All products are user-friendly, include numerous advanced features, and support all popular import/export formats. Golden Software keeps customers satisfied by providing them with high-quality, easy-to-use software and the best technical support offered anywhere. All technical support is free with the purchase of their products.

Product Testimonials

Hear what users are saying:

I have been a Surfer user since very early on and really have enjoyed using it. I am an exploration geologist and Surfer has provided me with much useful geologic exploration information over the years.

Bruce Ahler, Exploration Geologist.

 

Surfer is by far the best software product I have ever used.  It is user-friendly, allows image attachments (wonderful), translucency (wonderful). I gave a presentation of Surfer’s capabilities to fellow co-workers and got a standing ovation.  It sells itself.

Barry Duncan, Senior Associate Geologist, Syncrude Canada Ltd.

 

Voxler is simply amazing! I find it quite intuitive and powerful. Had no problem figuring it out, and the samples provided with the program were perfect to get me started.  Well, this is another great piece of work coming out of your brilliant shop.

Dr. Istvan Almasi, P. Geol., Hydrogeologist, Dome GeoConsulting Inc.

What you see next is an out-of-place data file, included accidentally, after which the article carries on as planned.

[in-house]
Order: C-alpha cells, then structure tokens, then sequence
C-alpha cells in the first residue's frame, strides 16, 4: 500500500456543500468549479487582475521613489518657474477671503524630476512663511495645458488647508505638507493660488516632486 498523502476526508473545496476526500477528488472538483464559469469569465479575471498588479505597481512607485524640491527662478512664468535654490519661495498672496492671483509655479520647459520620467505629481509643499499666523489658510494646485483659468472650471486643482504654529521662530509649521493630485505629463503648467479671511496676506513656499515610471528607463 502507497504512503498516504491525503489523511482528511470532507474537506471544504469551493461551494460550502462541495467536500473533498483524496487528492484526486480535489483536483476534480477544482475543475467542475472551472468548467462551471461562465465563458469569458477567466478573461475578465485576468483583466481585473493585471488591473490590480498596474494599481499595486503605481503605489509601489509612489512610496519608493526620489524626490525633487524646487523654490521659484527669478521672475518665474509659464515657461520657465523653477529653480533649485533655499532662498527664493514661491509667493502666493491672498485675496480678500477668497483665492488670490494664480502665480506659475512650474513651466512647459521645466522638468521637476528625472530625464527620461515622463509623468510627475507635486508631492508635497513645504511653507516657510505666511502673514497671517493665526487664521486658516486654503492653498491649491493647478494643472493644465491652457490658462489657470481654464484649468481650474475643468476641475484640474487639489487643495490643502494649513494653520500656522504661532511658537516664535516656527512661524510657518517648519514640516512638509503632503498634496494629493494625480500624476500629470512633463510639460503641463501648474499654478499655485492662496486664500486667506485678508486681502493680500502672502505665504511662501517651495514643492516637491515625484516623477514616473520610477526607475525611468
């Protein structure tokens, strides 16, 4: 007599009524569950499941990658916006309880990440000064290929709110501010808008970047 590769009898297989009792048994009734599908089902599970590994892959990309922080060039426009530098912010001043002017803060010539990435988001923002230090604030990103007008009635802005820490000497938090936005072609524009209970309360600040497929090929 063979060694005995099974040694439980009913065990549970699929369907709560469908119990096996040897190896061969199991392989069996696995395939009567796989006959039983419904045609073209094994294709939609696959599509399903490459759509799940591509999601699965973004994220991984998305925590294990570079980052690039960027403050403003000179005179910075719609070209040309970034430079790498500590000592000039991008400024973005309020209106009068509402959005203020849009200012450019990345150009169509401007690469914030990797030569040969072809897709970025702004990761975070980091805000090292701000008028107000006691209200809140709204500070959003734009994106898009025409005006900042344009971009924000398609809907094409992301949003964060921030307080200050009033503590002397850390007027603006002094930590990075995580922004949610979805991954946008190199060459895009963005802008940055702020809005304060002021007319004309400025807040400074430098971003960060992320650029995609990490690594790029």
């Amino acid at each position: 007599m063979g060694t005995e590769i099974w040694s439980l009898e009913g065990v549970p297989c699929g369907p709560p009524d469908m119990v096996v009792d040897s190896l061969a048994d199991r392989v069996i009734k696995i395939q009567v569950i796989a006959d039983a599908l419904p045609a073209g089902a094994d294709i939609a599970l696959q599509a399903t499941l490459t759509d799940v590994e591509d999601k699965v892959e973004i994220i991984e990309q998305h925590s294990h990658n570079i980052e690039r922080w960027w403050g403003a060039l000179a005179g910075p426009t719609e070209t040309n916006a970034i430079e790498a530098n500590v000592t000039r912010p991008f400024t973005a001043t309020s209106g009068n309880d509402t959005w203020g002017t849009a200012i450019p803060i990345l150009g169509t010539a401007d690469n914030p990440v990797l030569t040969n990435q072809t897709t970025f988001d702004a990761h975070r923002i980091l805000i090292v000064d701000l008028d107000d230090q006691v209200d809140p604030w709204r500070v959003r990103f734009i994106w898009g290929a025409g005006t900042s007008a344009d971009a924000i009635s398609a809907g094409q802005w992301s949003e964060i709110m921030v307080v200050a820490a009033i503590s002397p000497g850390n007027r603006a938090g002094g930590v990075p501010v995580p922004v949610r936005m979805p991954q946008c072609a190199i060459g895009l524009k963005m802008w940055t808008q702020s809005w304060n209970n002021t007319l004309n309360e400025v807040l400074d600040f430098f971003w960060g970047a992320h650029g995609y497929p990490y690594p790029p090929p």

Voxler makes the creation of high quality 3D data visualizations possible for a small fraction of the price you’d expect to pay and the real-time one-on-one support is better than you could ever dream of in this world today.”

Frankie Stone, Petroleum Exploration

 

Grapher is such a fantastic program! People always ask our group how we did our graphs, and we show them Grapher. They see it working and go away to buy their own copy.

Sally Finora, Norman B. Keevil Institute of Mining Engineering

 

Grapher is a fabulous tool for creating presentation-quality software. It is almost infinitely flexible and is not constrained by some of the limitations that hamper my use of other graphing programs.

David Suder, Principal Scientist, Precise Environmental Consultants

 

As for teaching people simple mapping, I have worked with other mapping programs and always found I could do thematic mapping much faster and more easily in MapViewer which is why I continue to use MapViewer for years.

Tim Freeman, Project Manager, Rotarians Against Malaria, PNG

 

Didger is an excellent product! I have used it to digitize curves on old graphs so that the old data can be used to create physical and chemical property spreadsheets.

John Kreinbrink, PE

 

I just used Strater to produce borehole lithology and well construction logs for >1,000 boreholes in a UN project.  Just brilliant!

Thorsten Kallnischkies, geologist and freelance consultant

 

Support Testimonials

We take great pride in our customer support here at Golden Software. All registered products receive free technical support for the life of the product. We even receive the occasional DOS version inquiry, and we do our very best to answer the question!

Hear what our customers are saying:

This is a great program.  I’ve been an ardent user since the early, text driven, DOS versions.  How any geologist or geophysicist manages without it, I don’t know.